Boogie Nights and Magnolia gave us a director who put the cultural absurdities of David Lynch and the detailed broad strokes of Robert Altman in the soup and made us eat it with a gun to our heads. We loved it bestowing Paul Thomas Anderson with awards nominations and a fat paycheck. Punch-Drunk Love (for which Anderson won best director at Cannes 2002) exemplifies the director's knack for capturing the mind-numbing madness of the obvious. With a camera that slinks along hallways and around corners panoramic stills of the Valley's empty streets and grocery stores over-amplified sound effects and a creepy score by Jon Brion Anderson has put together a far more accessible feast than his last two outings. This is a movie you could watch just for the ingenious theatrical movement of the camera. Some of the scenes in Punch-Drunk Love--like when Barry's sister introduces him to Lena and we're barraged with crashes squelched dialogued and chaotic drumming that'll make you think you're having a seizure--are awe-inspiring. Anderson's screenplay loaded with witty dialogue and unexpected heart-stopping surprises is on par with the direction; there are a lot of choice lines especially from Sandler to put on your computer's hard drive.
A truck carrying hazardous materials accidentally drops one of its containers into a small lake contaminating it and its delicate ecosystem. Trouble arises when the wacky town entomologist feeds his collection of exotic spiders contaminated crickets which act as a sort of spider "steroid." The result is a horde of giant hairy spiders that prey on the town's unsuspecting inhabitants. Sheriff Sam Parker (Kari Wuhrer) doesn't believe her son Mike (Scott Terra) when he tries to warn her about what's going on but blames his "media-induced paranoid delusional nightmare" on too much boob-tube watching. Then when mining engineer Chris McCormick's (David Arquette) aunt gets spun--literally--into one of the spider's webs he enlists the help of Sheriff Parker and paranoid radio announcer Harlan Griffin (Doug E. Doug) to fight off the eight-legged freaks. Armed only with rakes ski poles and chainsaws the townspeople fight off the spiders in a losing battle before Chris comes up with a master plan that will blow the arachnids to smithereens.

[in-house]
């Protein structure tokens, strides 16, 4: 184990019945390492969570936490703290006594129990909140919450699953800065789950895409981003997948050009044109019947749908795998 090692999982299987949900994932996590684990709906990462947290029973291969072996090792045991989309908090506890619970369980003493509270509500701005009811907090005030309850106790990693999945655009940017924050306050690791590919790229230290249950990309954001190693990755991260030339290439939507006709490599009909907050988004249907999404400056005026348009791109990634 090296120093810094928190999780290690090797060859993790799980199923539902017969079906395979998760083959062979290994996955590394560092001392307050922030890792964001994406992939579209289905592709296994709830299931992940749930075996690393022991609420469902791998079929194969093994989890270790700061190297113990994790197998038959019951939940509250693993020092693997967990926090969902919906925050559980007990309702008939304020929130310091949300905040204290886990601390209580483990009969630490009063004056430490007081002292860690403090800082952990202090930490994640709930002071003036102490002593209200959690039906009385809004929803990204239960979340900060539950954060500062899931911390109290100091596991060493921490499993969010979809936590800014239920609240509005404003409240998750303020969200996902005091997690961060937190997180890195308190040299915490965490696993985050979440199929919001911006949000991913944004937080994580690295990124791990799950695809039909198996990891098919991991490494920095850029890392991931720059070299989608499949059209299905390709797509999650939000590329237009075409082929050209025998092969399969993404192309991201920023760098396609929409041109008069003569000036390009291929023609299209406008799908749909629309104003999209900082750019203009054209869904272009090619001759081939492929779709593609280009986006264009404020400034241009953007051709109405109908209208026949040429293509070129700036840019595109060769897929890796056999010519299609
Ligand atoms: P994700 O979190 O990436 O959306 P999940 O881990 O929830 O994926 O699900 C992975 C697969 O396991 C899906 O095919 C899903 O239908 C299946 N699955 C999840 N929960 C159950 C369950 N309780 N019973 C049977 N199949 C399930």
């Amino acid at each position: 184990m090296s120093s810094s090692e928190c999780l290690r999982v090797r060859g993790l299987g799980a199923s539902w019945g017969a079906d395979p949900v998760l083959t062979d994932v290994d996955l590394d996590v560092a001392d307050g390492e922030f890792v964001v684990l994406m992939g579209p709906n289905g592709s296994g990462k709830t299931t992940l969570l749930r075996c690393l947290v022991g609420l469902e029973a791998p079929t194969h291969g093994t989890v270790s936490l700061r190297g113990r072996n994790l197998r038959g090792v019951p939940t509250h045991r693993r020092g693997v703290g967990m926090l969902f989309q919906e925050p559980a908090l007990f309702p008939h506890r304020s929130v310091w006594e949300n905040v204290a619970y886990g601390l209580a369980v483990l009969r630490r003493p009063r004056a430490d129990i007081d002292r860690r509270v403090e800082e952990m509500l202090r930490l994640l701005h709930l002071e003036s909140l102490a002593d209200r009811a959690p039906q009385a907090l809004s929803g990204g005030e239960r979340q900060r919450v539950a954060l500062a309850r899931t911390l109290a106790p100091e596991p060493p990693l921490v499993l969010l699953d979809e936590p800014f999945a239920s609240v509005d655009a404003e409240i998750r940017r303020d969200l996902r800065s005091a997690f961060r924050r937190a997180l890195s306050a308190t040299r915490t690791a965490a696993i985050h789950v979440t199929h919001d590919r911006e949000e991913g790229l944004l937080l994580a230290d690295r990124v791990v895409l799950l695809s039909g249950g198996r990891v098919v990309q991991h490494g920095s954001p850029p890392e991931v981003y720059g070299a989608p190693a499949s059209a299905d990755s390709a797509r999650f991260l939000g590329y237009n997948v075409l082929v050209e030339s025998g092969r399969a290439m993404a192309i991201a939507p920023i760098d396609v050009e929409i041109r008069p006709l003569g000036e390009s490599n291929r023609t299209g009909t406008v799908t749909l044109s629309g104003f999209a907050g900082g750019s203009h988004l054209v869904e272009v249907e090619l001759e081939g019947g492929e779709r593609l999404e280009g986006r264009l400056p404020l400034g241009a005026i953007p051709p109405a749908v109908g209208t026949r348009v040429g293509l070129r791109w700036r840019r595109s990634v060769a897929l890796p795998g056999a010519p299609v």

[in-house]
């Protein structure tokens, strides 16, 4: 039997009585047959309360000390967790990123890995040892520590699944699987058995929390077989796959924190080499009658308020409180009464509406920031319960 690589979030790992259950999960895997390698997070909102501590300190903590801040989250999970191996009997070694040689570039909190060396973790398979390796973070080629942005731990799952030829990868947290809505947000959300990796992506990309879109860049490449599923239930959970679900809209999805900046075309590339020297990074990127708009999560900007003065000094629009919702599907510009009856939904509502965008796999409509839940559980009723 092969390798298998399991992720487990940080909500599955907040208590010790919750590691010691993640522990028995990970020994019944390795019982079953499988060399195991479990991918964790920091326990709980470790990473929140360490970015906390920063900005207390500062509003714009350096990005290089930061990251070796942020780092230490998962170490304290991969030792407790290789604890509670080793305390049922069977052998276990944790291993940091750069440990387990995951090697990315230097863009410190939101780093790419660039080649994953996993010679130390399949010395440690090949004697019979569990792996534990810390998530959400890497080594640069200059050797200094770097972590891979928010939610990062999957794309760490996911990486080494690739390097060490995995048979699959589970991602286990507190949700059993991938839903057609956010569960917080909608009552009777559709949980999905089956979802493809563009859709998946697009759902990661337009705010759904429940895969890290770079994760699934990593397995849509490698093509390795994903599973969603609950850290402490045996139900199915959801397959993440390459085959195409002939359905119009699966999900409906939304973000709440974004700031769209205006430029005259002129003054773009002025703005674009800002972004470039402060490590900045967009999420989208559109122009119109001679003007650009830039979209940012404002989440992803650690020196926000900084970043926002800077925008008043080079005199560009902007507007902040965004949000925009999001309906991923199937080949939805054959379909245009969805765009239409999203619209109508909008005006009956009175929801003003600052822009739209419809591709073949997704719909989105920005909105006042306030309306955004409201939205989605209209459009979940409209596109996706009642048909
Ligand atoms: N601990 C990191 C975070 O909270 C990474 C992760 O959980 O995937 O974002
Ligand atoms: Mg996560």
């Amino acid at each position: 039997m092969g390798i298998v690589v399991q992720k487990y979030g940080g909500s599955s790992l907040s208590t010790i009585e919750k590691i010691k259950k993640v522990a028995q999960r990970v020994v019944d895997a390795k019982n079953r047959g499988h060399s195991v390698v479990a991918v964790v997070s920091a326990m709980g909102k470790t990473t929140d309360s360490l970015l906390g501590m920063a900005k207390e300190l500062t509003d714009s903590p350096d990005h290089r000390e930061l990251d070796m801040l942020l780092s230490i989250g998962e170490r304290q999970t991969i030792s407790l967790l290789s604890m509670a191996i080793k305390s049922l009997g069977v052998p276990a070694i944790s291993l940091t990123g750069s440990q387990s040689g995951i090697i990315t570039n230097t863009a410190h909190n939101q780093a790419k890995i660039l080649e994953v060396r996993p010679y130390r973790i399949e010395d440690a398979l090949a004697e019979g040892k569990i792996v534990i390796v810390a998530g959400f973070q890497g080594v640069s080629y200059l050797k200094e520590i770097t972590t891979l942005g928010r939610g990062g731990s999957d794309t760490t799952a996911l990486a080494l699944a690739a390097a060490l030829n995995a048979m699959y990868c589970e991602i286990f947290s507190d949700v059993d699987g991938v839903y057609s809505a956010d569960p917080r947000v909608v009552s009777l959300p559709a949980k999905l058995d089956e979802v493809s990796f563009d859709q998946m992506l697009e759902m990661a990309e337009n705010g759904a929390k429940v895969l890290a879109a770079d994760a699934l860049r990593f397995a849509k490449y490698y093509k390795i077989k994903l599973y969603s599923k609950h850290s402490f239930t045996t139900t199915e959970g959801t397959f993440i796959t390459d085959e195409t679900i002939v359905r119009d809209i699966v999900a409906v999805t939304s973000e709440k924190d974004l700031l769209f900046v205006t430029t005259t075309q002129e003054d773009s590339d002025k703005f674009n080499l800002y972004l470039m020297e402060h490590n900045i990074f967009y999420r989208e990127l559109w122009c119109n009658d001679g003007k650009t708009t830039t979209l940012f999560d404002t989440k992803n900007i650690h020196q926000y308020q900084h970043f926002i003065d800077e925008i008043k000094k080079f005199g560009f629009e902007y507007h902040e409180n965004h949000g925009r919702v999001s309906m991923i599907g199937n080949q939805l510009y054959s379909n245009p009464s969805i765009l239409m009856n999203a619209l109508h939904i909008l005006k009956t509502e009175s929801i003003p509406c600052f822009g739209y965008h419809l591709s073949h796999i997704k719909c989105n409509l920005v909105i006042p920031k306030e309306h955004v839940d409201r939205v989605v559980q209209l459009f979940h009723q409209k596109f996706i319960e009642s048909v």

Prankster Arquette (See Spot Run) tones down his funnyman routine in Eight Legged Freaks and takes on the role of the humble hero. It's refreshing to see Arquette playing a more subdued character with less of a slapstick edge although I half expected him to start yelling at people to "dial straight down the center." As the sheriff Wuhrer (Berserker) plays her dual role well as a headstrong single mother of two and the town leader. Sure she looks a little too hot to be a chief law enforcement officer but maybe some sheriffs really do look like that in small-town America. While the laughs may not have been coming from Arquette there were enough to be had thanks to Doug whose most memorable role to date has to be Sanka Coffie from the 1993 comedy Cool Runnings. His radio announcer in this film believes the government is conspiratorial and that the spiders are the alien invasion he has been warning people about for decades. Doug delivers some of the movie's funniest lines.
New Zealander Ellory Elkayem (Larger Than Life) wrote and directed Eight Legged Freaks a sort of homage to mid-1950s B-movie sci-fi thrillers like Tarantula or Earth vs. the Spider. But while these cult films were funny merely by accident--Tarantula director Jack Arnold probably wasn't being intentionally campy--Eight Legged Freaks at times seems to try too hard. Packing in one joke after another takes away from the spiders' scariness making them seem more like a practical joke than a potentially annihilating threat. The special effects are extremely slick however and the spiders are well done with techniques approaching those in the 1997 sci-fi actioner Starship Troopers (but none of the gigantic CGI spiders are as scary as the real-life tarantulas caged up in terrariums at the start of the movie). Although at 99 minutes the film moves quickly the final scene in which the townspeople are being chased through a labyrinth of mining tunnels drags on a bit too long.
A throng of celebrities will participate in the upcoming 16-part public TV show Freedom: A History of Us, which will air in January. The series will feature Julia Roberts, Anthony Hopkins, Angela Bassett, Reese Witherspoon, Billy Crystal and Robin Williams reading from personal historical accounts, Variety reports. The series is based on the controversial textbooks written by amateur historian Joy Hakim in the 1990s. President Bush and first lady Laura Bush will give the show an on-air introduction.
'N Sync band member Lance Bass has received informal word from the Russian space agency that he has qualified as physically fit to fly aboard a rocket flight to the International Space Station, Reuters reports. Bass, 23, is expected to start flight training on Monday at the cosmonaut center in Russia's Star City.
Sylvester Stallone's wife, Jennifer Flavin Stallone, has given birth to their third child, The Associated Press reports. Scarlet Rose was born Saturday at a Los Angeles hospital, weighing 7 pounds, 8 ounces. The couple already has two daughters, Sophia, 5, and Sistine, 3.
Longtime Hollywood couple Susan Sarandon and Tim Robbins may perform in an Irish production of a play based on the Sept. 11 attacks. According to Reuters, the couple has agreed in principle to appear in The Guys at Dublin's Peacock Theatre in late August. The play is based on the experiences of Anne Nelson, a professor at Columbia University's journalism school.
Elton John has resigned as chairman of Watford, a British soccer team, after a 25-year association with the club, Reuters reports. John said in a statement on the club's Web site, "With the huge changes taking place in [soccer], it is obviously necessary for the board to be led by a chairman who will be able to devote more time to the club than I have been able to." Watford finished in 14th place last season.
Former Law & Order star Angie Harmon has been cast as a trainer of teen spies in MGM's upcoming kids movie Agent Cody Banks slated for release next summer, Variety reports. The film will also star Malcolm in the Middle's Frankie Muniz and Hilary Duff of Disney Channel's Lizzie McGuire.